How to handle SonarQube setup in Java microservice project
java tech tools
4 minutes read
Lately I was faced with a seemingly easy task of setting up SonarQube analysis tool for two microservices within my application. The process appeared quite straightforward but yet it wasn’t so I decided to describe it here thoroughly for further use in the future.
Why use SonarQube anyway?
Measuring code quality is essential for any software project and helps to keep the technical debt low which is a must if you don’t want to end up with messy and unmaintainable code base. SonarQube comes to the rescue calculating code metrics to establish quality of your source code, finding potential bugs and highlighting vulnerabilities. In normal setup all of this is done automatically every time you push your code to external repository which allows you to effectively control the quality and overall condition of your product.
A developer who wants to incorporate SonarQube into his project can choose between two configurations:
- self-hosted instance on one or more servers
- cloud service - SonarCloud
Differences between these two solutions are well described on Devonblog. For my specific setup I will be using self-hosted SonarQube instance.
The recipe for tidy code
The microservices that will incorporate the code analysis tool are based on standard Java & Spring Boot stack with Maven build tool. The first thing to do in that case is to set Sonar plugin in your
<plugin> <groupId>org.sonarsource.scanner.maven</groupId> <artifactId>sonar-maven-plugin</artifactId> <version>188.8.131.528</version> </plugin>
Based on SonarQube documentation it is advised to lock down the plugin version.
The next step which brings you closer to a beautiful code free of any technical debt is to set all necessary parameters to correctly configure project analysis. This can be done in several ways depending on the nature of you project but for Maven based application the correct place to do it is in
settings.xml file by defining custom build profile. This is actually the most tricky part since a lot of details in configuration may vary depending on the project you want to analyze. For the whole list of parameters possible to use, see this documentation. For my setup the following build profile was implemented:
<profile> <id>sonar</id> <activation> <activeByDefault>true</activeByDefault> </activation> <properties> <sonar.host.url> http://sonar.magic.com:9000 </sonar.host.url> <sonar.login> 4c18560482575c16ce45bc88f7643d57adba3e7r </sonar.login> <sonar.password></sonar.password> <sonar.branch>sonar-showcase-1</sonar.branch> <sonar.java.binaries>./target</sonar.java.binaries> </properties> </profile>
When it comes to the profile activation we want it to be available at any time since we perform code analysis during every code push and hence the
activeByDefault tag is set to true.
sonar.host.url is as you can guess the URL of our SonarQube instance.
When you want to actually analyze the code you need to somehow authenticate yourself in your analyzer entity during code push.
sonar.password will make it possible to authorize yourself in SonarQube. You can pass your plain login and password here but as you can see my solution is different. What you can actually do is to enter your SonarQube site and click on your profile in the upper right corner. Then go to My Account > Security. Here you will be able to generate tokens. If you want to enforce security by not providing credentials of a real SonarQube user to run your code scan or to invoke web services, you can provide a User Token as a replacement of the user login. This will increase the security of your installation by not letting your analysis user’s password going through your network. In my case I chose this solution as it seems more elegant and safe.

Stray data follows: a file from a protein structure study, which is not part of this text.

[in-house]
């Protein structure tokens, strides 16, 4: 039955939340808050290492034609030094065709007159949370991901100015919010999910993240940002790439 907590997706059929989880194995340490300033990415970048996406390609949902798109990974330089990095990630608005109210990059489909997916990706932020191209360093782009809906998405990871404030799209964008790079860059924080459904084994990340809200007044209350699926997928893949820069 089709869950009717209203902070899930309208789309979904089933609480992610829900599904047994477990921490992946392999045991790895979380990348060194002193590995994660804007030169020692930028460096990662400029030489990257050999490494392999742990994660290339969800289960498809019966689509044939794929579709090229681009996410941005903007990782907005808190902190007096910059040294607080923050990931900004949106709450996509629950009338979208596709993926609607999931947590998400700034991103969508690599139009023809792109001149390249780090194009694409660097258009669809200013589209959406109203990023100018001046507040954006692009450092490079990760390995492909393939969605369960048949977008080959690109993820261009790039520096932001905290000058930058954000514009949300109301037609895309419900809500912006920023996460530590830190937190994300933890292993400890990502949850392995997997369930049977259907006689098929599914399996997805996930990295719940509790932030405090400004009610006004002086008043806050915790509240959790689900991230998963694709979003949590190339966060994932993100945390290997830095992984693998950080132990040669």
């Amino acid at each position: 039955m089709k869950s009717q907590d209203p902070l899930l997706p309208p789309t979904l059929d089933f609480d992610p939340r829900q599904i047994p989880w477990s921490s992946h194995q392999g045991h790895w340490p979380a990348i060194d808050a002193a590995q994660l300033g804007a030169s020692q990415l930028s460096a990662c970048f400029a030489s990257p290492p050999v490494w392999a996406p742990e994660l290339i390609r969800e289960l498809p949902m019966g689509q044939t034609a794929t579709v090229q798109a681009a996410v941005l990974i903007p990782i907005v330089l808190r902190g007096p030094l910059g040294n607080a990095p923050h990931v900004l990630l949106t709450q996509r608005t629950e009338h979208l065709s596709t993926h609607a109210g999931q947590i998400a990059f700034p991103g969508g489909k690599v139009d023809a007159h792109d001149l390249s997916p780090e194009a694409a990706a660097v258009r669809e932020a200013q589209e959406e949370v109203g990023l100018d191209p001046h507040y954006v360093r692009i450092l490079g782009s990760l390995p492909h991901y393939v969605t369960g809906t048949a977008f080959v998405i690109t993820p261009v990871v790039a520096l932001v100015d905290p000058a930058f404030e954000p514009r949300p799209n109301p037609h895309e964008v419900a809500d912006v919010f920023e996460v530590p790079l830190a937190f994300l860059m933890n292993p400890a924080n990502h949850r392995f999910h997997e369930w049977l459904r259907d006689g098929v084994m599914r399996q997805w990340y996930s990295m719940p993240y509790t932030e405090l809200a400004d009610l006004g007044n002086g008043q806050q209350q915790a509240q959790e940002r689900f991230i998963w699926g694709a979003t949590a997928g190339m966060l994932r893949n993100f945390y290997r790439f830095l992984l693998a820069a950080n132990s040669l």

sonar.branch is my own way of dealing with a specific situation which occured in my setup - I was adding SonarQube analysis for two different Java microservices which in fact had the same
groupId set in Maven. Now when it comes to analysis of Maven based projects in SonarQube the default way to distinguish between two separate projects is actually the
groupId, so in my case every code analysis of one of the microservices overwrote the result since both projects were pointing to the same result report. The solution was to introduce
sonar.branch tag in every project and set them to different names. Thanks to this I was able to generate correct results for every project separately.
Last but not least comes the
sonar.java.binaries. If you happen to try running you code analysis without this tag you may face the
Java bytecode has not been made available to the analyzer. error. To correctly perform analysis you need to point Sonar to the directory where your compiled classes are, in our case (Maven based project) it is /target which contains all compiled classes which will serve as the basis of our analysis.
Having done all that we are
ready almost ready to make our shiny code even more shiny.
With this specific configuration we are able to trigger code analysis manually from command line using
mvn -s .m2/settings.xml sonar:sonar. But who would like to do it manually? Let’s automate the hell out of it by adding a custom job to our continuous integration service. In my case it was Gitlab so I added this specific job to my
sonar: stage: build script: - mvn -s .m2/settings.xml sonar:sonar
This way every time we trigger the build by pushing any commit the analysis is performed. Voilà!
And here we are. Our configuration is flawless. Or maybe not, but it is enough to generate these beautiful reports tailored specially for you by our weariless SonarQube every time you trigger a build. What’s left? Hunt those bugs and code smells down and don’t let them spoil your carefully designed project!